Fever, cough and headache caused by the flu are now widespread in Washington, the state Department of Health said Friday.
Previously, the flu outbreaks in the state had been considered regional, which typically means that flu was being reported in less than half the state. But Friday the Centers for Disease Control and Prevention said all but three states -- California, Hawaii and Mississippi -- now have widespread flu.
Widespread flu is not unusual, but the activity appears to be increasing and could be worse than the previous two seasons, which were considered mild, said Donn Moyer, Department of Health spokesman.
Flu cases are increasing in the Tri-Cities, but are not close to the usual seasonal peak nor are they are at the level seen in Western Washington or much of the rest of the country, said Dr. Amy Person, the health officer for Benton and Franklin counties.
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The increase in flu cases is somewhat early for the Tri-Cities, where the season has peaked in recent years in February or March. However, the health department is not hearing from health care providers that the illness is more severe than usual, Person said.
A few pharmacies in the Tri-Cities have temporarily run out of the flu vaccine. But many pharmacies and doctor's offices still have it, and the health department also is giving flu shots. Call 460-4200 for more information or to schedule an appointment.
Contrary to myth, people cannot catch the flu from the flu vaccine, Person said. The virus in the vaccine is not live and cannot reproduce and cause an infection, she said. However, some people may feel somewhat achy after the shot as the body has an immune response to the vaccine.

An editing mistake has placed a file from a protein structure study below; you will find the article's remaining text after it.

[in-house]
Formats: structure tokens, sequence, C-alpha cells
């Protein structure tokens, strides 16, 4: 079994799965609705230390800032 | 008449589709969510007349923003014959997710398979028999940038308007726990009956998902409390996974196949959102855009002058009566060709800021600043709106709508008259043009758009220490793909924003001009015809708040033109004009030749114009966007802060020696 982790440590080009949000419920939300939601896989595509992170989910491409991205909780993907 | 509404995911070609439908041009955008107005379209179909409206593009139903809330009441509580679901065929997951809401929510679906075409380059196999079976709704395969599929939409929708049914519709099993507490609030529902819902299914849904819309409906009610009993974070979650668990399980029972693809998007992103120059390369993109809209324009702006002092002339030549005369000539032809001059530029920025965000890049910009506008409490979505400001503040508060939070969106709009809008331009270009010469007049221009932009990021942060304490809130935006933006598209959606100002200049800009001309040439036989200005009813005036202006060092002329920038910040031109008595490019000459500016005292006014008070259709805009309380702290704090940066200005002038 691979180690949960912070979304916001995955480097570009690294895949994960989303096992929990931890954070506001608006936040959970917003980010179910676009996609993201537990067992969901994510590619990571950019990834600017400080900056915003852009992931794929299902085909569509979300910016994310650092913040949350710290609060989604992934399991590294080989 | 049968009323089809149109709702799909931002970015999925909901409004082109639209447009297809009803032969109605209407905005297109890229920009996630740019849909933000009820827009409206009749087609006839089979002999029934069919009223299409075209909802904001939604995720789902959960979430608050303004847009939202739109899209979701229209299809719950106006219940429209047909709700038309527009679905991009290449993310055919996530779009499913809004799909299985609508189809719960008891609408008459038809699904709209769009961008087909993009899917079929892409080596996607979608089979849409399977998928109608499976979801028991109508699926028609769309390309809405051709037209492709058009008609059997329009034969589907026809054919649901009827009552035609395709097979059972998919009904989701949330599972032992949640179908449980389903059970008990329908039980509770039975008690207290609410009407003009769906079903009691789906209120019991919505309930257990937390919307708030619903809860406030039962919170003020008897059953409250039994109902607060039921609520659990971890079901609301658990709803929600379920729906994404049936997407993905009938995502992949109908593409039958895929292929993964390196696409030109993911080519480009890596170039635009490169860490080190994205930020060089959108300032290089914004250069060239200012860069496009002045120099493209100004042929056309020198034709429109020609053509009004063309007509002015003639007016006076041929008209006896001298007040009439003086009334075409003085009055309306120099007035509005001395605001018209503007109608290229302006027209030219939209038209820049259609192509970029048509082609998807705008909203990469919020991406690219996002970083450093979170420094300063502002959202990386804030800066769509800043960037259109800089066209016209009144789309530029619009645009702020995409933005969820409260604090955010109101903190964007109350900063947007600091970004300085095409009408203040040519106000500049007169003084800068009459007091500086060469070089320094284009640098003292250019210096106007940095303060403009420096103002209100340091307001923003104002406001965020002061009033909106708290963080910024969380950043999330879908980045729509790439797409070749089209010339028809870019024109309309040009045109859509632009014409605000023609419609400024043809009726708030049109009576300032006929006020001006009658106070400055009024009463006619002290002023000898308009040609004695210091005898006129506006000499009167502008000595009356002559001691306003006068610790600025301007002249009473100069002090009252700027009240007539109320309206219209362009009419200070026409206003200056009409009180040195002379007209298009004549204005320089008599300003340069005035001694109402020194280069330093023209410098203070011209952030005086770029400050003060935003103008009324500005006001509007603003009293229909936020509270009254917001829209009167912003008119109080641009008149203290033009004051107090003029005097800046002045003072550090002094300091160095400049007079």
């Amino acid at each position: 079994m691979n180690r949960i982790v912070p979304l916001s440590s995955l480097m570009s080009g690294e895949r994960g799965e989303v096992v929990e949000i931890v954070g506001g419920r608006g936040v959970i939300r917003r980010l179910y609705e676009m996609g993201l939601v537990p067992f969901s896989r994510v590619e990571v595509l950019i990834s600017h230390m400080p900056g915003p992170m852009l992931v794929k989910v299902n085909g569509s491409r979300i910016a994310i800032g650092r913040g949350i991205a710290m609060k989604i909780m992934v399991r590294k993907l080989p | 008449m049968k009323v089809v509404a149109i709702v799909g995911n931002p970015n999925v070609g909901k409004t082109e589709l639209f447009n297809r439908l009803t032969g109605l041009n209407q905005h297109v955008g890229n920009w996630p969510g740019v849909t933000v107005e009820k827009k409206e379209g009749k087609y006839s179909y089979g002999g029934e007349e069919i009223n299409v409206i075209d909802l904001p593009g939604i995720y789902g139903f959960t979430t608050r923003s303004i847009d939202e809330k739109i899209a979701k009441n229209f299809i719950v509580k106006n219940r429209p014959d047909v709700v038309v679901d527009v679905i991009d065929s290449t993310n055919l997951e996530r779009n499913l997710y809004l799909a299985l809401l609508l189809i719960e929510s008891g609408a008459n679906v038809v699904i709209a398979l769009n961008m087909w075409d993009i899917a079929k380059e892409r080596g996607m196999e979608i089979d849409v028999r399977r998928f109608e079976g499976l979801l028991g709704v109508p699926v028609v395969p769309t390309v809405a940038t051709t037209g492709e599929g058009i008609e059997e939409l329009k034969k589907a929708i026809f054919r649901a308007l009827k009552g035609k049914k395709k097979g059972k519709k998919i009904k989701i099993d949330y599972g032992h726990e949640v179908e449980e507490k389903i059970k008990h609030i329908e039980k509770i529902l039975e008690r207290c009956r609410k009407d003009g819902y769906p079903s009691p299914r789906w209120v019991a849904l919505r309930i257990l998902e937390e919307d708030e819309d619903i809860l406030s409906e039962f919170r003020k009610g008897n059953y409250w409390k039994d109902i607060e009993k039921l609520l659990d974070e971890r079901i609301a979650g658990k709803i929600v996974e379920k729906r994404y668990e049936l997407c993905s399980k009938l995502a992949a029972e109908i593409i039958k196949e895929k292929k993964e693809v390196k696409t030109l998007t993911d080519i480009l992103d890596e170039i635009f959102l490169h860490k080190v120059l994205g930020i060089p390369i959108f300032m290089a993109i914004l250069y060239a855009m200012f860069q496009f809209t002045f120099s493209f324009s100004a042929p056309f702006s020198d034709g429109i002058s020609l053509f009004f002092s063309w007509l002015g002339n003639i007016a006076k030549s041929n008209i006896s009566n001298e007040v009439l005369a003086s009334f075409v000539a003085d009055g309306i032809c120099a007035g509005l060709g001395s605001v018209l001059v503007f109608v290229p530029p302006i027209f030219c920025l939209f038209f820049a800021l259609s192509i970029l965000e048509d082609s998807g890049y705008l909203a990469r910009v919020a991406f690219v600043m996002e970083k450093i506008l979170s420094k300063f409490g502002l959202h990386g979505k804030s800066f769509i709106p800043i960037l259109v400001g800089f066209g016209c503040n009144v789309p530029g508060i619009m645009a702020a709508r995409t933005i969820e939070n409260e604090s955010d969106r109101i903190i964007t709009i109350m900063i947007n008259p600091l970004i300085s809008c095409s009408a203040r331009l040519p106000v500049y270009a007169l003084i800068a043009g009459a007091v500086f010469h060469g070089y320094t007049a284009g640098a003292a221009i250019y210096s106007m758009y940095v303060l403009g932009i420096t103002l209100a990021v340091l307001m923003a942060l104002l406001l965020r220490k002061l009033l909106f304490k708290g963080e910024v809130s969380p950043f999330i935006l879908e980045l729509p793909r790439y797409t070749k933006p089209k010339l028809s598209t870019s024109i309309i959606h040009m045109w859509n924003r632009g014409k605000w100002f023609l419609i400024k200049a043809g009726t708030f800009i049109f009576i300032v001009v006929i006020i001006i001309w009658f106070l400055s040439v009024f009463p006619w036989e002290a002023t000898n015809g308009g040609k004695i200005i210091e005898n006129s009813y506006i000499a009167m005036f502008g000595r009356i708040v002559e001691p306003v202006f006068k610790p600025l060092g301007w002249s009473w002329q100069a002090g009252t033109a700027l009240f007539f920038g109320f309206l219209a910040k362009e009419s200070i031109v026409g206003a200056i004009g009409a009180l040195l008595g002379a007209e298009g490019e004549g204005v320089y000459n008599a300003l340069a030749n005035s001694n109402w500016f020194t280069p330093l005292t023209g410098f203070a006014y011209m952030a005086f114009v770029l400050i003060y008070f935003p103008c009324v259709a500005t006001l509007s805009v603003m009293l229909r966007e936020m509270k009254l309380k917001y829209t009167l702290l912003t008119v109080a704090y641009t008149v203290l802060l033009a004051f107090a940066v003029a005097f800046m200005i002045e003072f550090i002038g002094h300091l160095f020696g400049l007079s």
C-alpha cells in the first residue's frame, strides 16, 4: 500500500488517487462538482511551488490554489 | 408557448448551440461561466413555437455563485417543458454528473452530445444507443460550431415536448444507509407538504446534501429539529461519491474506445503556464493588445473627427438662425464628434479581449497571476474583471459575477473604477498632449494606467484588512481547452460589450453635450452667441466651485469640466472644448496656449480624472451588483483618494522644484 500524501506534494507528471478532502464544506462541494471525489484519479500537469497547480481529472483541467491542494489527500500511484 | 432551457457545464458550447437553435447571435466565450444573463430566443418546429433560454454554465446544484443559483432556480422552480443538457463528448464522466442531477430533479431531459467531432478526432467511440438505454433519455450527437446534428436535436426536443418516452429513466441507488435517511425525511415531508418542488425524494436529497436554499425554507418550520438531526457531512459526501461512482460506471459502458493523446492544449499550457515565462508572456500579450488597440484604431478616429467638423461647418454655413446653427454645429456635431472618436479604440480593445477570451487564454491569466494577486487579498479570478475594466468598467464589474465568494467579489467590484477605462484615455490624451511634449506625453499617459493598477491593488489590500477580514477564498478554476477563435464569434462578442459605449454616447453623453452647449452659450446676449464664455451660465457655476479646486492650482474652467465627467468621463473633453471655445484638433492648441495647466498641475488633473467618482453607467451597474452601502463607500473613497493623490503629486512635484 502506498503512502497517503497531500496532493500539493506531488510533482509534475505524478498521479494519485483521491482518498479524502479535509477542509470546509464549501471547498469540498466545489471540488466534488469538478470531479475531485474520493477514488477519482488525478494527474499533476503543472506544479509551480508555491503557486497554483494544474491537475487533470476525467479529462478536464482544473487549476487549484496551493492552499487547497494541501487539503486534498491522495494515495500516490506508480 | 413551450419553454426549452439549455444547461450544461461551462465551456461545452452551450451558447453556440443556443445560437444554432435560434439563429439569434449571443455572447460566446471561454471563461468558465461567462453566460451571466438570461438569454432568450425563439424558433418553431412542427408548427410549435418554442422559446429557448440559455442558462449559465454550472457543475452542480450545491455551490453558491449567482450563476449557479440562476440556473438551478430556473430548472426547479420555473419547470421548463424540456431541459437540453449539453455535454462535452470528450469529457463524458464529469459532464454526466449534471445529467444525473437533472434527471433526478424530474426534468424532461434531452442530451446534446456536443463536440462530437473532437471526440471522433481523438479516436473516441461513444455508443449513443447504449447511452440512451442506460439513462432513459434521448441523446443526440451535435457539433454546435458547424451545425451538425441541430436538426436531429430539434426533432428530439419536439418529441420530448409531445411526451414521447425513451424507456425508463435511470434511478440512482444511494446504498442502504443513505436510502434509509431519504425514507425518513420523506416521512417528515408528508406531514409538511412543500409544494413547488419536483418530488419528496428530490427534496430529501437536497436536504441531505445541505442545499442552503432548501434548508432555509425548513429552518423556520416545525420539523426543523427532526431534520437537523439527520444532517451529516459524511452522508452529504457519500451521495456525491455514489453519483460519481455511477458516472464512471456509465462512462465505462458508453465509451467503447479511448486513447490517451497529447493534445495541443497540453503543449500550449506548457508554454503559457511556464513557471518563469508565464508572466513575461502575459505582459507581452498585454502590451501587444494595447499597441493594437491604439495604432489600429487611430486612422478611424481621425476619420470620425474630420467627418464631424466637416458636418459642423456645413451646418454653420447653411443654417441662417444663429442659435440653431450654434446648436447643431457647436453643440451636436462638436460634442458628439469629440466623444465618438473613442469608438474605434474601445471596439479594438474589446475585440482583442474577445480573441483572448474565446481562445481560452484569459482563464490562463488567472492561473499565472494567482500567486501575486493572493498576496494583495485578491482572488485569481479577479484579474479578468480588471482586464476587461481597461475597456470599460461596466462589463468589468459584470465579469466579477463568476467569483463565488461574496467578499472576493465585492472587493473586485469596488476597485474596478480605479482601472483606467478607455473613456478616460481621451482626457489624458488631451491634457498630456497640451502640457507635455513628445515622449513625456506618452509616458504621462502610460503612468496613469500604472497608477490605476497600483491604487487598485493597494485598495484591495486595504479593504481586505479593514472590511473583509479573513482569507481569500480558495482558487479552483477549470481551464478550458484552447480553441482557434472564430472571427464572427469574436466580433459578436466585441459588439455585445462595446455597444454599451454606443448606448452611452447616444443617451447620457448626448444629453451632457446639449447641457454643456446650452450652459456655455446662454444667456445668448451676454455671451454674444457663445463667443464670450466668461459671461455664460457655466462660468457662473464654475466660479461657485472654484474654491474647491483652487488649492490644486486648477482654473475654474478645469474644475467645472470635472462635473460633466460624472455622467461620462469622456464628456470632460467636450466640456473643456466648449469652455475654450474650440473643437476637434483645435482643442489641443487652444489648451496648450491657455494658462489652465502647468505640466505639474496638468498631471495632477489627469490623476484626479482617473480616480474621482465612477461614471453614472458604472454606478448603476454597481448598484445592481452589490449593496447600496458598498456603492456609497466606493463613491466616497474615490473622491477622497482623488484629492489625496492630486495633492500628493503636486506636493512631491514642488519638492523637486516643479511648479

If people get sick after the shot, that's a coincidence, she said.
"We have our fingers crossed people will get shots and do the other things to protect yourself such as hand-washing," Moyer said.
CDC officials said a recent study of more than 1,100 people has concluded the current flu vaccine is 62 percent effective. That means the average vaccinated person is 62 percent less likely to get a case of flu that's bad enough to require a trip to the doctor, compared to people who don't get the vaccine.
That's in line with how effective the vaccine has been in other years.
The flu vaccine is reformulated annually, and officials say this year's version is a good match to the viruses going around.
Six people have died of the flu so far this season in Washington, including one child, but none of those cases was in Eastern Washington. There were 18 flu deaths in 2011-12 and 36 the previous year. The most state deaths were 98 in the swine flu season of 2009-2010.
"Every one of these deaths is tragic, especially one that happens to have been a child," Moyer said. "But the numbers are not unusual."
The department reported the first three deaths in December: a 12-year-old Pierce County boy, and a man in his 80s and a woman in her 70s in King County. Three more December deaths were reported last week by Snohomish County: a Bothell woman in her 40s, an Everett woman in her 80s and an Edmonds woman in her 80s.
Those are lab-confirmed flu deaths. Officials believe the flu is a complicating factor in more deaths.
Elsewhere in the nation, flu outbreaks appear to have peaked and are on the decline in some states.
The hardest hit states fell to 24 from 29, with large numbers of people getting treated for flu-like illness. Dropped off that list were Florida, Arkansas and South Carolina in the South, the first region hit this flu season.
"Only time will tell how moderate or severe this flu season will be," said CDC Director Dr. Thomas Frieden in a teleconference with reporters.
Symptoms can include fever, cough, runny nose, head and body aches and fatigue. Some people also suffer vomiting and diarrhea, and some develop pneumonia or other severe complications.
Health officials recommend that people with the flu stay home for at least 24 hours after the fever is gone to avoid spreading the virus. Rest, liquids and over the counter medicines are common treatments. Antibiotics don't work against a viral illness, but some prescription medications can ease symptoms.
-- The Associated Press contributed to this report